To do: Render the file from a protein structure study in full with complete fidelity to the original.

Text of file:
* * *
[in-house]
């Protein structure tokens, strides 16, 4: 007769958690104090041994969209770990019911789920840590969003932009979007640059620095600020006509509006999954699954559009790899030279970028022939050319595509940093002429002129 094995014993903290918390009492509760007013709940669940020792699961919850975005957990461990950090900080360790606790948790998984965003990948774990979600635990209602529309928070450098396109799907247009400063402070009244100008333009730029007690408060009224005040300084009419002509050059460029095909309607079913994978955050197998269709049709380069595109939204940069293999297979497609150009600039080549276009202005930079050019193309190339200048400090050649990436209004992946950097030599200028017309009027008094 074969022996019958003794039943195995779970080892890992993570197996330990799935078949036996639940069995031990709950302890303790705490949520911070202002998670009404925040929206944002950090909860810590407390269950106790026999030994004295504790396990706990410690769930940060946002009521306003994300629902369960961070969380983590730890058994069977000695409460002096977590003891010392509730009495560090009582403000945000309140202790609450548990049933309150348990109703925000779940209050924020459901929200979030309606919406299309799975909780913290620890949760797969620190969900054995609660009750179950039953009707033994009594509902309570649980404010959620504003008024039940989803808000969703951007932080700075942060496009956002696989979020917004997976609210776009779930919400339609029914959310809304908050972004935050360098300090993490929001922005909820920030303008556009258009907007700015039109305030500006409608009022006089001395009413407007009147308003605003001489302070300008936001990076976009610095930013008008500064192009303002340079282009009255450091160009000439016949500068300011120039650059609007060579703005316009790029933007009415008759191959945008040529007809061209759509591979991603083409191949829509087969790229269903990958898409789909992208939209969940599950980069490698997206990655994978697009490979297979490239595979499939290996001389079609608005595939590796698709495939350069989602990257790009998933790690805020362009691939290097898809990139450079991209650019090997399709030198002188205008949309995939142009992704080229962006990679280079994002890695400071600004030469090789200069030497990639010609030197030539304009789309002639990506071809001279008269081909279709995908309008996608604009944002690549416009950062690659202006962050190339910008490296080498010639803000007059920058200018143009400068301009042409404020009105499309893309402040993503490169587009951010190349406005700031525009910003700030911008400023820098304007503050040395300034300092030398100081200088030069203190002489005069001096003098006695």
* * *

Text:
[in-house]
């Protein structure tokens, strides 16, 4: 007769958690104090041994969209770990019911789920840590969003932009979007640059620095600020006509509006999954699954559009790899030279970028022939050319595509940093002429002129 094995014993903290918390009492509760007013709940669940020792699961919850975005957990461990950090900080360790606790948790998984965003990948774990979600635990209602529309928070450098396109799907247009400063402070009244100008333009730029007690408060009224005040300084009419002509050059460029095909309607079913994978955050197998269709049709380069595109939204940069293999297979497609150009600039080549276009202005930079050019193309190339200048400090050649990436209004992946950097030599200028017309009027008094 074969022996019958003794039943195995779970080892890992993570197996330990799935078949036996639940069995031990709950302890303790705490949520911070202002998670009404925040929206944002950090909860810590407390269950106790026999030994004295504790396990706990410690769930940060946002009521306003994300629902369960961070969380983590730890058994069977000695409460002096977590003891010392509730009495560090009582403000945000309140202790609450548990049933309150348990109703925000779940209050924020459901929200979030309606919406299309799975909780913290620890949760797969620190969900054995609660009750179950039953009707033994009594509902309570649980404010959620504003008024039940989803808000969703951007932080700075942060496009956002696989979020917004997976609210776009779930919400339609029914959310809304908050972004935050360098300090993490929001922005909820920030303008556009258009907007700015039109305030500006409608009022006089001395009413407007009147308003605003001489302070300008936001990076976009610095930013008008500064192009303002340079282009009255450091160009000439016949500068300011120039650059609007060579703005316009790029933007009415008759191959945008040529007809061209759509591979991603083409191949829509087969790229269903990958898409789909992208939209969940599950980069490698997206990655994978697009490979297979490239595979499939290996001389079609608005595939590796698709495939350069989602990257790009998933790690805020362009691939290097898809990139450079991209650019090997399709030198002188205008949309995939142009992704080229962006990679280079994002890695400071600004030469090789200069030497990639010609030197030539304009789309002639990506071809001279008269081909279709995908309008996608604009944002690549416009950062690659202006962050190339910008490296080498010639803000007059920058200018143009400068301009042409404020009105499309893309402040993503490169587009951010190349406005700031525009910003700030911008400023820098304007503050040395300034300092030398100081200088030069203190002489005069001096003098006695």